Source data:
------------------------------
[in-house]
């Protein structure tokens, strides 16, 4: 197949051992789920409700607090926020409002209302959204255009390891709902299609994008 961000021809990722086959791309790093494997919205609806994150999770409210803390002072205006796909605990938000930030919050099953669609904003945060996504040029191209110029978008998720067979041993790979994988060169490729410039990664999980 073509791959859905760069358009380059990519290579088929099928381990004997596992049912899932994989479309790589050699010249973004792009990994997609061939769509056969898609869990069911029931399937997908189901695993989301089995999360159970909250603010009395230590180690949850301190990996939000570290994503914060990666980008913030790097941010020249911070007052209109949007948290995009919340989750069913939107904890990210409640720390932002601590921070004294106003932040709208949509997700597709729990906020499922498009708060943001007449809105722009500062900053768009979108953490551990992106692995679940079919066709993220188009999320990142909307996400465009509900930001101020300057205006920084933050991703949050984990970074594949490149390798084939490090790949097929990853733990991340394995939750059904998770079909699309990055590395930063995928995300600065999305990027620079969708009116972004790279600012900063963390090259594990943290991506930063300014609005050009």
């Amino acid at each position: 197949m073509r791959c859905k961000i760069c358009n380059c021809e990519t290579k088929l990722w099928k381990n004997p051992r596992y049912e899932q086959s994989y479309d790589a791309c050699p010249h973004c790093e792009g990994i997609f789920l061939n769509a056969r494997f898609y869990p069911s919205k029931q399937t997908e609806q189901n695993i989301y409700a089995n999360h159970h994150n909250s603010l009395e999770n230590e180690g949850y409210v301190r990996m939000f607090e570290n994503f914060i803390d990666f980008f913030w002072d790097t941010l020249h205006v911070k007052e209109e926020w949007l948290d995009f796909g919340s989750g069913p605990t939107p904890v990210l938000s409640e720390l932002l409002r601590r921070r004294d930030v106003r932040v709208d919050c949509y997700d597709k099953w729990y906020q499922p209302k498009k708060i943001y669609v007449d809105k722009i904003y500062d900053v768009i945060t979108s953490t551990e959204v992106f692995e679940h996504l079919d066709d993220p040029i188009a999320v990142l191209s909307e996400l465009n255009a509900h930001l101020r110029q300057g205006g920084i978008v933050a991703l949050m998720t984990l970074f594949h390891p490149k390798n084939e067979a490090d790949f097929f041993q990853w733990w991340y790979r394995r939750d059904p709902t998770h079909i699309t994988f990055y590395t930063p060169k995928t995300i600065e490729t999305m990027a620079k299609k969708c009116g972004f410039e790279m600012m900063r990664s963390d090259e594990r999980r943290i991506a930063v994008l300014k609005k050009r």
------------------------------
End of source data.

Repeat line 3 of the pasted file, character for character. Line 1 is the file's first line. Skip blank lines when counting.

């Amino acid at each position: 197949m073509r791959c859905k961000i760069c358009n380059c021809e990519t290579k088929l990722w099928k381990n004997p051992r596992y049912e899932q086959s994989y479309d790589a791309c050699p010249h973004c790093e792009g990994i997609f789920l061939n769509a056969r494997f898609y869990p069911s919205k029931q399937t997908e609806q189901n695993i989301y409700a089995n999360h159970h994150n909250s603010l009395e999770n230590e180690g949850y409210v301190r990996m939000f607090e570290n994503f914060i803390d990666f980008f913030w002072d790097t941010l020249h205006v911070k007052e209109e926020w949007l948290d995009f796909g919340s989750g069913p605990t939107p904890v990210l938000s409640e720390l932002l409002r601590r921070r004294d930030v106003r932040v709208d919050c949509y997700d597709k099953w729990y906020q499922p209302k498009k708060i943001y669609v007449d809105k722009i904003y500062d900053v768009i945060t979108s953490t551990e959204v992106f692995e679940h996504l079919d066709d993220p040029i188009a999320v990142l191209s909307e996400l465009n255009a509900h930001l101020r110029q300057g205006g920084i978008v933050a991703l949050m998720t984990l970074f594949h390891p490149k390798n084939e067979a490090d790949f097929f041993q990853w733990w991340y790979r394995r939750d059904p709902t998770h079909i699309t994988f990055y590395t930063p060169k995928t995300i600065e490729t999305m990027a620079k299609k969708c009116g972004f410039e790279m600012m900063r990664s963390d090259e594990r999980r943290i991506a930063v994008l300014k609005k050009r």